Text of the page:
Joseph Mallord William Turner

Antwerp Cathedral from the Place Verte

c.1839

View this artwork by appointment, at Tate Britain's Prints and Drawings Rooms

Artist
Joseph Mallord William Turner 1775–1851
Medium
Gouache, pen and ink and watercolour on paper
Dimensions
Support: 139 x 189 mm
Collection
Tate
Acquisition
Accepted by the nation as part of the Turner Bequest 1856
Reference
D24589
Turner Bequest CCLIX 24

Display caption

Turner's gouache studies of Brussels, Louvain, Franchimont and Spa (nos.106-119) were all inspired by sights he had enjoyed early in his 1839 tour, before he reached the Meuse itself. He did not revisit Antwerp in 1839 but this work is similar to those showing Brussels and Louvain, indicating that the drawings were executed in Turner's studio, using both memories and sketches, rather than in the course of a tour. A striking feature of this scene is the bright green tree in the centre. It is very likely that this is a deliberate pun on the name of the square depicted - comparable to that on the 'Orange-Merchant' in no.13.

Gallery label, August 2004

Catalogue entry

Although Turner did not actually visit the Belgian city of Antwerp in 1839, there is little doubt that this gouache does indeed belong to the second Meuse-Moselle tour. The work shares a common colour scheme and style of handling with other of Turner’s 1839 Belgian gouaches, such as those of Louvain, Brussels, Franchimont and Spa (see Tate D20263, D24590, D24610, D24753, D24784, D29017; Turner Bequest CCXXII D, CCLIX 25, CCLIX 45, CCLIX 189, CCLIX 219, CCXCII 66). The fact that this drawing of Antwerp appears within the works of this tour, despite Turner not having physically visited the city, indicates that the 1839 gouaches as a whole were executed in the artist’s studio well after the tour was completed. They were produced on the ‘basis of both memories and sketches’ in the winter months of that year, Cecilia Powell writes, rather than in the course of the summer tour.1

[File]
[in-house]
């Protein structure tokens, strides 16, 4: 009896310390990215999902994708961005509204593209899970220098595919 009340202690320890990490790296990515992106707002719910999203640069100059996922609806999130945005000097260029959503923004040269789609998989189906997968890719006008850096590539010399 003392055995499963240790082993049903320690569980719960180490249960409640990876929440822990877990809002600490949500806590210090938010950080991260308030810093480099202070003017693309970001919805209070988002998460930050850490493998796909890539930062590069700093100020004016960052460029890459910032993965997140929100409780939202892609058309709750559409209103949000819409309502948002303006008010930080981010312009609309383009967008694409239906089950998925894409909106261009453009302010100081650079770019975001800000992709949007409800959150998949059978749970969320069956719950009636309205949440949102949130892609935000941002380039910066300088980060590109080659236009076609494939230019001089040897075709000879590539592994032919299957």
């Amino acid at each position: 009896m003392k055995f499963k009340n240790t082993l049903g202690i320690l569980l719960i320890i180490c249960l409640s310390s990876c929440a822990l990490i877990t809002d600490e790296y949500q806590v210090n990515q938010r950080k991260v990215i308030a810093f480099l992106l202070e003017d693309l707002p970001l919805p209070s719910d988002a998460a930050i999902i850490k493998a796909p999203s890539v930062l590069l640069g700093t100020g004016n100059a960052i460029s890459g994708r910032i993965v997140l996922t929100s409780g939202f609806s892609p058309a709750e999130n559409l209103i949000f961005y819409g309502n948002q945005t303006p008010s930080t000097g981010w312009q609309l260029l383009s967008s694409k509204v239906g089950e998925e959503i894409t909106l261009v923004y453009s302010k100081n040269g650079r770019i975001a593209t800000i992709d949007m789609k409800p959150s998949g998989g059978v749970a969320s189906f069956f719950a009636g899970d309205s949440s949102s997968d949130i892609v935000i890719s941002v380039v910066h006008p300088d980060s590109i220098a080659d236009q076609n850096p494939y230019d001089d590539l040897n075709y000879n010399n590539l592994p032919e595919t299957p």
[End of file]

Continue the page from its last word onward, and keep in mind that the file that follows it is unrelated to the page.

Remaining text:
Here Turner depicts Antwerp’s Cathedral of Our Lady, which dates back to 1124.2 The left side of the cathedral, including the vertiginous north tower and onion-shaped lantern, is rendered in white gouache over a slight pen and ink sketch, the pigment lightly applied to allow the texture and blue colour of the paper to be discerned. In the foreground, a horse-drawn carriage and figures have been roughly sketched in black ink on wetted paper. The ink has run and smudged, pooling in some areas into charcoal grey blots, while dazzling lime-yellow gouache emboldens a parade of trees near to the cathedral.
Turner sketched the Cathedral at Antwerp on a number of occasions during a tour in 1817: see the Waterloo and Rhine sketchbook (Tate D12732; Turner Bequest CLX 17), the Dort (Tate D12999–D13008; Turner Bequest CLXII 2a–7) and the Holland sketchbooks (Tate D19226; Turner Bequest CCXIV 195).
1
Powell 1991, p.165 no.105.
2
‘History’, Antwerp Cathedral, accessed 11 August 2014, http://www.dekathedraal.be/en/geschiedenis.htm
Verso:
Inscribed in pencil ‘CCLIX 24’ and ‘24–34’ at bottom right and top left respectively.

Alice Rylance-Watson
September 2013

Read full Catalogue entry

You might like